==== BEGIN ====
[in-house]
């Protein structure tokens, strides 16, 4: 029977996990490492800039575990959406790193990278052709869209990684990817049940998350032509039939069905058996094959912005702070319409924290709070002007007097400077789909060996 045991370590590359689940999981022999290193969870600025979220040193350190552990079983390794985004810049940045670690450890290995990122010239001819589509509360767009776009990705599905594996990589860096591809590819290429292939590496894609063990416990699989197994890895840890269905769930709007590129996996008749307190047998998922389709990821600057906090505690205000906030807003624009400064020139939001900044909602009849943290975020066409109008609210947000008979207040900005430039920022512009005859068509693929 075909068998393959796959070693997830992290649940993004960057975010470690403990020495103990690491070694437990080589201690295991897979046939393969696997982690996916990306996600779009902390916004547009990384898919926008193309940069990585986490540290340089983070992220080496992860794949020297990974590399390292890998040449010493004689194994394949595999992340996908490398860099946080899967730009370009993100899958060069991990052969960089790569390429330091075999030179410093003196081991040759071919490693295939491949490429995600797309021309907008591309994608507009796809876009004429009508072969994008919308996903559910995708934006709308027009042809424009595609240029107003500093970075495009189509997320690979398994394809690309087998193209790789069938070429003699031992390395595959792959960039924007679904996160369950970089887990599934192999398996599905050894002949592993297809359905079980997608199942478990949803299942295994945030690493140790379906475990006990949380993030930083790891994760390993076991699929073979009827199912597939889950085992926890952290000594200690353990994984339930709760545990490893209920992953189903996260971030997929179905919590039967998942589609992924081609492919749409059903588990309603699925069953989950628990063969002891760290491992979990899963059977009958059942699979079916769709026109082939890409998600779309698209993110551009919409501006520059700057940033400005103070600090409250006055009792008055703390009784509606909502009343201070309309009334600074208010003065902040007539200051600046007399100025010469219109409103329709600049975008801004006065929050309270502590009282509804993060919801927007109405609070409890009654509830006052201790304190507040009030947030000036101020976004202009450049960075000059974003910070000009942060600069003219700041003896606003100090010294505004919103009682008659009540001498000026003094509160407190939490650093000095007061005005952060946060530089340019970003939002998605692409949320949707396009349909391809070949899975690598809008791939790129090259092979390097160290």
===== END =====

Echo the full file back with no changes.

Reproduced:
[in-house]
């Protein structure tokens, strides 16, 4: 029977996990490492800039575990959406790193990278052709869209990684990817049940998350032509039939069905058996094959912005702070319409924290709070002007007097400077789909060996 045991370590590359689940999981022999290193969870600025979220040193350190552990079983390794985004810049940045670690450890290995990122010239001819589509509360767009776009990705599905594996990589860096591809590819290429292939590496894609063990416990699989197994890895840890269905769930709007590129996996008749307190047998998922389709990821600057906090505690205000906030807003624009400064020139939001900044909602009849943290975020066409109008609210947000008979207040900005430039920022512009005859068509693929 075909068998393959796959070693997830992290649940993004960057975010470690403990020495103990690491070694437990080589201690295991897979046939393969696997982690996916990306996600779009902390916004547009990384898919926008193309940069990585986490540290340089983070992220080496992860794949020297990974590399390292890998040449010493004689194994394949595999992340996908490398860099946080899967730009370009993100899958060069991990052969960089790569390429330091075999030179410093003196081991040759071919490693295939491949490429995600797309021309907008591309994608507009796809876009004429009508072969994008919308996903559910995708934006709308027009042809424009595609240029107003500093970075495009189509997320690979398994394809690309087998193209790789069938070429003699031992390395595959792959960039924007679904996160369950970089887990599934192999398996599905050894002949592993297809359905079980997608199942478990949803299942295994945030690493140790379906475990006990949380993030930083790891994760390993076991699929073979009827199912597939889950085992926890952290000594200690353990994984339930709760545990490893209920992953189903996260971030997929179905919590039967998942589609992924081609492919749409059903588990309603699925069953989950628990063969002891760290491992979990899963059977009958059942699979079916769709026109082939890409998600779309698209993110551009919409501006520059700057940033400005103070600090409250006055009792008055703390009784509606909502009343201070309309009334600074208010003065902040007539200051600046007399100025010469219109409103329709600049975008801004006065929050309270502590009282509804993060919801927007109405609070409890009654509830006052201790304190507040009030947030000036101020976004202009450049960075000059974003910070000009942060600069003219700041003896606003100090010294505004919103009682008659009540001498000026003094509160407190939490650093000095007061005005952060946060530089340019970003939002998605692409949320949707396009349909391809070949899975690598809008791939790129090259092979390097160290």